“Ehh, what’s up, doc?” “D’Oh!” “I am vengeance. I am the night. I am Batman!” It’s more than likely that you read the previous few phrases in a specific voice. All three were memorable lines spoken by Mel Blanc, Dan Castellaneta, and Kevin Conroy, three of the most influential voice actors in the business. The three are remembered for adding personality and timing to classic characters, all while creating an iconic and memorable voice. It’s this ability to use the voice as not only an essential part of animation, but an

®

All character images ©, , or TM their respective studios and are not individually identified. Character actors images courtsey of the actors.

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inseparable part of a character, that has fascinated me about the world of voice acting. However, as much as I’ve always been intrigued with voice acting as an art form, I’ve always felt like it’s still a mystery to the majority. While your top Hollywood actor will do voiceover work for the occasional Disney film, what about the people who base their entire acting careers off of their voice? With this in mind, I reached out to some of the best voice actors in the business to discuss where they got their start, what makes voice acting unique, misconceptions about the industry, and advice to up-and-comers with voice acting aspirations.


Jim Cummings THE VOICE OF: Winnie The Pooh, Dr. Robotnik from Sonic The Hedgehog, Darkwing Duck, Tazmanian Devil BEGINNING: I kind of always was. Just in the sense that I was in first grade and I’d be doing the dolphin noises or anything like that. I remember I’d get in trouble for it, but I thought to myself, “Well, if I can do it like this guy Mel Blanc on TV, maybe I won’t get in trouble anymore and I won’t have to stand in the corner.” UNIQUE: I always joke around and I’ll say, “Well, anyone can win an Oscar or an Emmy if they can use their face.” You have to be able to be surprised and, you know, all the emotions that are normally conveyed. Plus, you’re inspiring the animator to draw what he hears. And, if you think about it, you can’t really draw comedic timing, but, once you hear it, then you can. And from there, it inspires the animators and then you’re off to the races. MISCONCEPTIONS: I think sometimes people think, “So all you have to do is read, huh?” And I go, “Yep. That’s all you have to do. Just read it like it’s a phone book and that’s all you’re doing.” It takes a full-time commitment to even come close to a part-time career. Because everybody can read and everybody can speak and so they think therefore it’s a pretty easy thing to do. And it’s like, well, everybody can pick up the guitar and probably pluck the strings but you might not be Stevie Ray Vaughan or Jimi Hendrix. The idea is to make it look easy, but that doesn’t mean it is. ADVICE: Remember to be a sponge. Just be a sponge. Observe the mannerisms…if your mailman’s got a quirky sound, or your third grade teacher, or your neighbor, or fill in the blank. You can hold onto that.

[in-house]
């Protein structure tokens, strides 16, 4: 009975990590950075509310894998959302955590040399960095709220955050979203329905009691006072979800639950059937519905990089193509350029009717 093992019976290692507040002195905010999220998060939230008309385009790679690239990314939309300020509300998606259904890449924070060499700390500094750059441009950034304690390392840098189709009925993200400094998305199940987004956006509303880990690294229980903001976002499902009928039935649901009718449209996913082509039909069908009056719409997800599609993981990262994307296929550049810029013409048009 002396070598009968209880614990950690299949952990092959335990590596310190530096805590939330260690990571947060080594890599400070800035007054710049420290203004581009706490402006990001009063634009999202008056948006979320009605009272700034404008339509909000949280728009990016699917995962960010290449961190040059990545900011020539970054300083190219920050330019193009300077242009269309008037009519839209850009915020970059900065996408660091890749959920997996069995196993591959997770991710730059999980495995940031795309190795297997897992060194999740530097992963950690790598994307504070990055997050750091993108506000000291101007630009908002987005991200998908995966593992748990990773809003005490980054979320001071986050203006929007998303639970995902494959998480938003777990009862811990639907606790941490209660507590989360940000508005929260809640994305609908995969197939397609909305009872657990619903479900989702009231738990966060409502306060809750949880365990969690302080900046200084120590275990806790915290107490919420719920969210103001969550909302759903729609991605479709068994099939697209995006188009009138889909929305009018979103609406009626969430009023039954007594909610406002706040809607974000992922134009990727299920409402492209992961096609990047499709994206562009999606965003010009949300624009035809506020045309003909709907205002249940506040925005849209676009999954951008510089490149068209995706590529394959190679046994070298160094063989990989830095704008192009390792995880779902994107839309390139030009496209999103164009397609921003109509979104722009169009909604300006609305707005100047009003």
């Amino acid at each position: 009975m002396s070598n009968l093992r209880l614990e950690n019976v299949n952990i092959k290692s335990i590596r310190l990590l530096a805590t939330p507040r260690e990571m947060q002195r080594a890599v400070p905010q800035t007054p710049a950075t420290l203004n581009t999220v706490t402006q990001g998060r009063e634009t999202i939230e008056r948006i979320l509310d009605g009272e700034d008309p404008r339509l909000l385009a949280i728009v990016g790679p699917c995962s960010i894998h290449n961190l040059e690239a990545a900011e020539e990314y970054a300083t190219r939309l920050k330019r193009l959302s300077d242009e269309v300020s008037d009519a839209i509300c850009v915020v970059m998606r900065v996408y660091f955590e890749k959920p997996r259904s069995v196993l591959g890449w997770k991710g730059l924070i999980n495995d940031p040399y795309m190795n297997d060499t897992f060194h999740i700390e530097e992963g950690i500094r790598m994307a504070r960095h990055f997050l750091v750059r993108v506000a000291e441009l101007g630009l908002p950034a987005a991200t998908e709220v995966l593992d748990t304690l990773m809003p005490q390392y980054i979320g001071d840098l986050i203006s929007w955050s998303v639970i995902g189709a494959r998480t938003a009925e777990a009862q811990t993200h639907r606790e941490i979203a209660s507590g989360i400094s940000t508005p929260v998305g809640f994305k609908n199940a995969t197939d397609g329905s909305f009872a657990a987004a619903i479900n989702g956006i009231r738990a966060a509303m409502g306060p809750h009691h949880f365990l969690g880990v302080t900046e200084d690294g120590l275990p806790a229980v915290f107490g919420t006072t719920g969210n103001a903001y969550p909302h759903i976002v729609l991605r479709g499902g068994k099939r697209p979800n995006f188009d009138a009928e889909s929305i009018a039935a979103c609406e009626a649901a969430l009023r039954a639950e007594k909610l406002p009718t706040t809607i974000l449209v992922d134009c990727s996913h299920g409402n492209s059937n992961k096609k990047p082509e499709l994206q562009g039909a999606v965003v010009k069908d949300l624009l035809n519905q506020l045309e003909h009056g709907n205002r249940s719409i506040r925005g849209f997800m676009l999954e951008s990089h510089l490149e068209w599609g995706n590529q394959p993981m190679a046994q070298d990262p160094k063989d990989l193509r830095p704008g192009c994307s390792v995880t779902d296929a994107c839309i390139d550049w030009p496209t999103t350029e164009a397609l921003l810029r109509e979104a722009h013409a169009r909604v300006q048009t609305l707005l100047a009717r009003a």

Scott Menville THE VOICE OF: Robin from Teen Titans, Ma-Ti from Captain Planet, Shaggy from Scooby Doo, Jonny Quest BEGINNING: I got into the business professionally when I was 11 years old. My dad, the late Chuck Menville, was in the entertainment business. At that time he was a writer/story editor at Hanna-Barbera. He heard about auditions for a new animated series of The Little Rascals. I had just played Alfalfa in a school play and I had been in acting class since I was nine. My dad believed in my talent and asked if I could audition. The Little Rascals was my first professional voice-over job and first professional acting job. UNIQUE: One of my favorite things about voice acting is that you can play against type. I’ve played characters in voiceover that I would never get to play on-camera. I can play an old man on one gig and on the next gig be playing a 12-year-old boy. I’ve played aliens, robots, fat guys, and animals. I even booked a paid gig once as the mooing voice of a dying cow. On-camera they’d never cast a human to play a cow. But in VO, the sky’s the limit. MISCONCEPTIONS: A big misconception is some people assume that, because they can do a funny voice they can be a successful voice actor. The key word in “voice acting” is acting. If you can do a great SpongeBob impression, cool, but Tom Kenny can do it better, because he’s not just doing a silly voice, he’s acting the (square) pants off that role. Most of us have trained and studied and been at it a long time. ADVICE: The cliché that we so often hear is true, so I’ll repeat it: If you want to build a career, know that it is a marathon, not a sprint. FALL 2017 | INNOVATION & TECH TODAY